Supporting Inter-American Development Bank to Release Green Hydrogen Report

wind turbines in the ocean


In 2015, at the 21st Conference of the Parties in Paris, 195 countries signed a legally binding agreement to engage in outlining and implementing national strategies to keep global warming “well below 2°C above pre-industrial levels.” Achieving this target will require a monumental change in how we use and consume materials and energy. Energy is one of the most carbon-intensive sectors, and green hydrogen – made from the electrolysis of water powered by renewable energy – is a critical element in a viable global solution.


Providing technical support to the bank, Anthesis analysed the National Green Hydrogen Strategies and existing regulatory frameworks as well as any existing green hydrogen projects. A benchmarking exercise was conducted to take into consideration, in addition to the IDB requirements, further international standards, national regulations in different jurisdictions and global technical standards.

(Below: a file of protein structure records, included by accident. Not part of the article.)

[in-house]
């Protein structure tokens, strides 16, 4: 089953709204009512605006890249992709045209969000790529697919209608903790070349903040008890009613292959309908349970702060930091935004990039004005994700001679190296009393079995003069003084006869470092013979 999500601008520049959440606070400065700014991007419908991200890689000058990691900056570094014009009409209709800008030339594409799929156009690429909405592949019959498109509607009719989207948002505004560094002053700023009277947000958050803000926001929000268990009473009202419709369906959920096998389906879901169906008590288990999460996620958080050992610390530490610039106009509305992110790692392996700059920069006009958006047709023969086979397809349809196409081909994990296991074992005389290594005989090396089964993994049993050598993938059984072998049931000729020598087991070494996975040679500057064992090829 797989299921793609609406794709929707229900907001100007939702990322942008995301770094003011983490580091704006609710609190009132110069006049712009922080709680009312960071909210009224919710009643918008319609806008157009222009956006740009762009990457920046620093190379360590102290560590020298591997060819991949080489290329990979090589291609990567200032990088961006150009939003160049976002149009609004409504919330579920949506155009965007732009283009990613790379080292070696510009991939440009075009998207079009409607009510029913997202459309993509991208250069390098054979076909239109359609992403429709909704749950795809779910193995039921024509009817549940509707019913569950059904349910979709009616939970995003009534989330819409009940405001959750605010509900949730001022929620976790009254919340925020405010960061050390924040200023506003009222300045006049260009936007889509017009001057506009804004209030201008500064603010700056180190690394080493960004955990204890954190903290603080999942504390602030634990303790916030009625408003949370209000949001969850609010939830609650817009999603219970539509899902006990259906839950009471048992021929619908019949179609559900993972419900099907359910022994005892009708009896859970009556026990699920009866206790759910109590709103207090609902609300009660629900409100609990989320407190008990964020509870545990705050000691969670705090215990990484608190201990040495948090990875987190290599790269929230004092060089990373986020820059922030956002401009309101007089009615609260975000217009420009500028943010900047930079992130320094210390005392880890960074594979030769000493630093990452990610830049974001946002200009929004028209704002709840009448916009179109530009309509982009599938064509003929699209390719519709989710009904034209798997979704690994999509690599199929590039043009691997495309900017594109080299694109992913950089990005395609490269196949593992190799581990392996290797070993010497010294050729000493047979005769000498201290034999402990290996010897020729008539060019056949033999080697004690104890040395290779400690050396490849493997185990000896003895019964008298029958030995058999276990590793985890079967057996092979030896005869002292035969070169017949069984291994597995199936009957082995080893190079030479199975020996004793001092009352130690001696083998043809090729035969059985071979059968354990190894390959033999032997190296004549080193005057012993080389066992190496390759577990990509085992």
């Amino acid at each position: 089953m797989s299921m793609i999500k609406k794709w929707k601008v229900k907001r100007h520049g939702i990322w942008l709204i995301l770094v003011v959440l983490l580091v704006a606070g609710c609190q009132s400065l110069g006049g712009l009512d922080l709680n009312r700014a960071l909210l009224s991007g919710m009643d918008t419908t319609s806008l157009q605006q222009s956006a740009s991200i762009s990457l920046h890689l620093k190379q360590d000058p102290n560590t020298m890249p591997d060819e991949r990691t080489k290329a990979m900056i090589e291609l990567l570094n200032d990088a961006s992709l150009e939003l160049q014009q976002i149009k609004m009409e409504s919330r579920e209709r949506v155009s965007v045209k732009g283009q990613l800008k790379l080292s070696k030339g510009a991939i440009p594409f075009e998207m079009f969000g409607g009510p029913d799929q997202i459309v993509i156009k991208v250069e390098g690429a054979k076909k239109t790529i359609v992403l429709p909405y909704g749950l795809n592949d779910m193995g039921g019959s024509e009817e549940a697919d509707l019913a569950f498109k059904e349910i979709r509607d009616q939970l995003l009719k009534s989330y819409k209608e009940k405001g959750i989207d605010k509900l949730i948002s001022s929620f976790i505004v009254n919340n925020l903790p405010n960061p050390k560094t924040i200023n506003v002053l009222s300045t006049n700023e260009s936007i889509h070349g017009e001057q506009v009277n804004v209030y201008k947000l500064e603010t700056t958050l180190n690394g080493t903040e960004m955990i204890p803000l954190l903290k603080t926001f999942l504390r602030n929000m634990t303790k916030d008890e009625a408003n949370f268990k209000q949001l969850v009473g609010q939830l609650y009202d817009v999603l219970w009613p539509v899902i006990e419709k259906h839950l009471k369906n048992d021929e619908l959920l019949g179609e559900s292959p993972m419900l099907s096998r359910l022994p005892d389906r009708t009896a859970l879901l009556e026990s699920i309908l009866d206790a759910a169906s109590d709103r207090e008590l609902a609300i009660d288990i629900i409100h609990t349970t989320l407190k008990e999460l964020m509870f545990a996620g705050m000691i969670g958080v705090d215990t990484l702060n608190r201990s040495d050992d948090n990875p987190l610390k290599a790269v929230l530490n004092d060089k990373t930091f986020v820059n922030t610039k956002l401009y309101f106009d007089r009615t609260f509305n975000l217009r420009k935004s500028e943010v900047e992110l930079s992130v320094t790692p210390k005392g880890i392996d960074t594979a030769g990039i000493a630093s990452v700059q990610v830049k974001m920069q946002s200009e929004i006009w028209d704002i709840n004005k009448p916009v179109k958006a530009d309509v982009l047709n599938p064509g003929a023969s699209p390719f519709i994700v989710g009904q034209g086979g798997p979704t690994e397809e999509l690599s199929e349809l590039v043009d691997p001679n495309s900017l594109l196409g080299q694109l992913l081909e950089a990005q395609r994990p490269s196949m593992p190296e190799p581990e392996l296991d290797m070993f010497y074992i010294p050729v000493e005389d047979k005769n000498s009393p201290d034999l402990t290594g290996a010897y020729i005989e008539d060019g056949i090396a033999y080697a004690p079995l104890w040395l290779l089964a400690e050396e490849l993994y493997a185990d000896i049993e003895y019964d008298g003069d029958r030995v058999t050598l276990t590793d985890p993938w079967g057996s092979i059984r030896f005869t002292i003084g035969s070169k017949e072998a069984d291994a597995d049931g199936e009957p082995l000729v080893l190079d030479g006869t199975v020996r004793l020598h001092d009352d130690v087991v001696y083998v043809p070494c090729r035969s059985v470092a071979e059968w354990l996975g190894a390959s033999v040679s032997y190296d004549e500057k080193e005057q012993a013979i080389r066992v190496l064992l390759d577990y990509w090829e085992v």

This study focuses on the following

  • Analysing the main risks, impacts, and mitigation measures of logistics activities related to green hydrogen: e.g., production, transportation, and storage of GH, and associated energy carriers, including ammonia and methanol.
  • Summarising, analysing, and comparing international best practices on EHSS matters for hydrogen management.
  • Analysing the relation with the IDB’s new Environmental and Social Policy Framework (“ESPF”).

The report was led by Anthesis’ Italian team with support from global colleagues.

In the absence of a comprehensive set of regulations and practices directly related to green hydrogen – both at national and international levels-  Anthesis experts selected the relevant pieces of regulation and practices currently applied to different sectors and assessed how they applied to the green hydrogen sector.


The report analyses the main risks, impacts, and mitigation measures of activities related to green hydrogen, summarises international best practices on EHSS matters for hydrogen management and analyses the relation with the new IDB’s Environmental and Social Policy Framework (“ESPF”). The report is aimed to provide a support tool for the decisions of the bank in financing green hydrogen projects in the region.